Whether I’m working in visible innovation or just acting as a reporter, I’ve made it my job to dive headlong into concepts that I have no idea about.
The more research and complicated the puzzle to be solved, the more I intervene and go from the unknown to the known. And if I’m lucky, I’ll get an all-day adrenaline rush and a few unusual goals in return for my providers.
When I started, I was an information journalist – a job where I wrote up to six messages a day. Plus, the stress of understanding every sentence at a presidential press conference could be insane and require such unimaginable consideration. The only comparison I can draw could be buying and selling cryptocurrencies on a daily basis.
And like with crypto, my work usually went to me late into the night. As soon as I was on the mattress, I felt a cursor just blink behind my peripheral field of vision, or I noticed blurry headings being written and rewritten so as not to overstep their character boundaries.
“US. The president is looking for a way of dealing with Iran through …” Delete, delete, delete. “President calls for faith in Iran …” Did I sleep? Did I whisper to myself? The questions were then as they are now.
Even if I picked up a grain field at the grocery store during this time, I might feel like the laptop keys were snuggled between my fingers.
What I experienced then, as I realized then, had something to do with the so-called “Tetris Impact”.
When Tetris first hit the market in the 1980s, people were so addicted to Russian-American engineer Alexey Pajitnov’s online game that they noticed and heard it in everything they did.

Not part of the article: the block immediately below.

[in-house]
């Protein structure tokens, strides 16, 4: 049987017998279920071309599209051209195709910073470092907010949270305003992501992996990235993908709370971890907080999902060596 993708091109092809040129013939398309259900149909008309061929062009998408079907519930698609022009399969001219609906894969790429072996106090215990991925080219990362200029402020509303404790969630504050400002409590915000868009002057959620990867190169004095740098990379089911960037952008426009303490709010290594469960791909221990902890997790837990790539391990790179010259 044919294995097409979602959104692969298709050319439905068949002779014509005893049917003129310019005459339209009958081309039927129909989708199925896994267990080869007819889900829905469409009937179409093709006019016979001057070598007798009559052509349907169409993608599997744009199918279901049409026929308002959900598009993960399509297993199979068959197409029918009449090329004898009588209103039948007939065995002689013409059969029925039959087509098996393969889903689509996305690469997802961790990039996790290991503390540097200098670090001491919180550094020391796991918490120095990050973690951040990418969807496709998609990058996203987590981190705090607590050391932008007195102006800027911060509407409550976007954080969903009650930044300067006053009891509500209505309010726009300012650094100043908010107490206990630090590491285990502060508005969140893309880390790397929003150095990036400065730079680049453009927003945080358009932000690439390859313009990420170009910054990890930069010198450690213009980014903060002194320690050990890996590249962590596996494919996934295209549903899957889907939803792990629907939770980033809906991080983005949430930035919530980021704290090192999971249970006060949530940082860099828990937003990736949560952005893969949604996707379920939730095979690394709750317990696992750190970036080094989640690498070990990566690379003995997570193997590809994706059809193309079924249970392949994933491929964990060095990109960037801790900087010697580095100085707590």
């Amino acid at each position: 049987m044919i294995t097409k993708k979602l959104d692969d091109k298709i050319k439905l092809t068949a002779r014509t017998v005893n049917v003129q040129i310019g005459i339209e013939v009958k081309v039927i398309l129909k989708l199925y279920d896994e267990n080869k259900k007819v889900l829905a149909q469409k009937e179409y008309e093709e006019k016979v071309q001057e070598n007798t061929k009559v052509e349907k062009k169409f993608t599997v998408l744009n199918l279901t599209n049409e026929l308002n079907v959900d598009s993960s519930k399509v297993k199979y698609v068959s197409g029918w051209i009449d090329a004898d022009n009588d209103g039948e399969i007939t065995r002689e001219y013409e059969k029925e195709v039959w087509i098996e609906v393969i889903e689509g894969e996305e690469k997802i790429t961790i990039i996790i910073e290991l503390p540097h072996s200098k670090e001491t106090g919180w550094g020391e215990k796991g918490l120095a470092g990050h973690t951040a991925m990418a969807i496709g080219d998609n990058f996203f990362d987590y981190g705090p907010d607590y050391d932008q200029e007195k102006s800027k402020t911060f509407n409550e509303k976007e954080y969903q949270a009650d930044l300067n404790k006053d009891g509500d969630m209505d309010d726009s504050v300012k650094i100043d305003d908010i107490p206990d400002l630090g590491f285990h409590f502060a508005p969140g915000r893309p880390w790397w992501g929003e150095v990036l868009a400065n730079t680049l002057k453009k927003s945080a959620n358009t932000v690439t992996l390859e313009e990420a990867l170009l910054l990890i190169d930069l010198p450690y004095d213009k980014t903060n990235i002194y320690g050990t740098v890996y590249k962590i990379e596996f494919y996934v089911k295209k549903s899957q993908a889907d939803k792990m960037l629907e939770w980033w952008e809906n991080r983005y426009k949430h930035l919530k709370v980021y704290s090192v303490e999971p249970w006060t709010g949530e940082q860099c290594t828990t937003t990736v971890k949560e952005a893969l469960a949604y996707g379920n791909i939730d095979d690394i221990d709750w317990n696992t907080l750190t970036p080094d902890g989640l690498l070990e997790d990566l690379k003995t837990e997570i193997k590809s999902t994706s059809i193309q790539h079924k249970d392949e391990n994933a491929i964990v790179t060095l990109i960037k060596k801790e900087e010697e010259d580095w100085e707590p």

It was actually a writer for Wired in the early 1990s referred to as the sport a “pharmatronics” in relation to its addictive powers.
Commenting on the sport, journalist Jeffrey Goldsmith said, “I sat angry on a lavender suede couch for days participating in Tetris. On unusual trips out of the house, I convey vehicles and wood and other people together visually. “
Sound familiar? Does anyone see crypto candlesticks?
Pajitnov told Wired, “You won’t be able to think about that. I couldn’t finish the prototype! I started participating in it and didn’t have time to complete the code. People performed, performed, saved participation. My best buddy said, ‘I can’t stay with your Tetris anymore.’ “
Tetris targets have become a widespread topic of conversation among avid gamers and psychologists. In fact, psychiatry professor Robert Stickgold and his colleagues at Harvard Medical College found that they had trained more than 60% of them in the sport. reported Dream about photos related to it.
Stickgold argued that these Tetris goals were only part of how individuals receive information from our waking hours.
Tetris has also been associated with the “Circulation State”, the identification for the groove you get when you focus heavily on a goal that melts the world around you.
Kerr agrees that the crypto visions that I mostly had late at night sound exactly like the Tetris Impact. Even so, it briefly shows that our brains are drawn to puzzles, no matter what it is.
“We are purely disadvantage solvers. And crypto is a huge mystery to some methods. Dreaming has been linked to problem-solving skills. And crypto is a problem that we need to fix and get it right and turn it into a profit, ”says Kerr.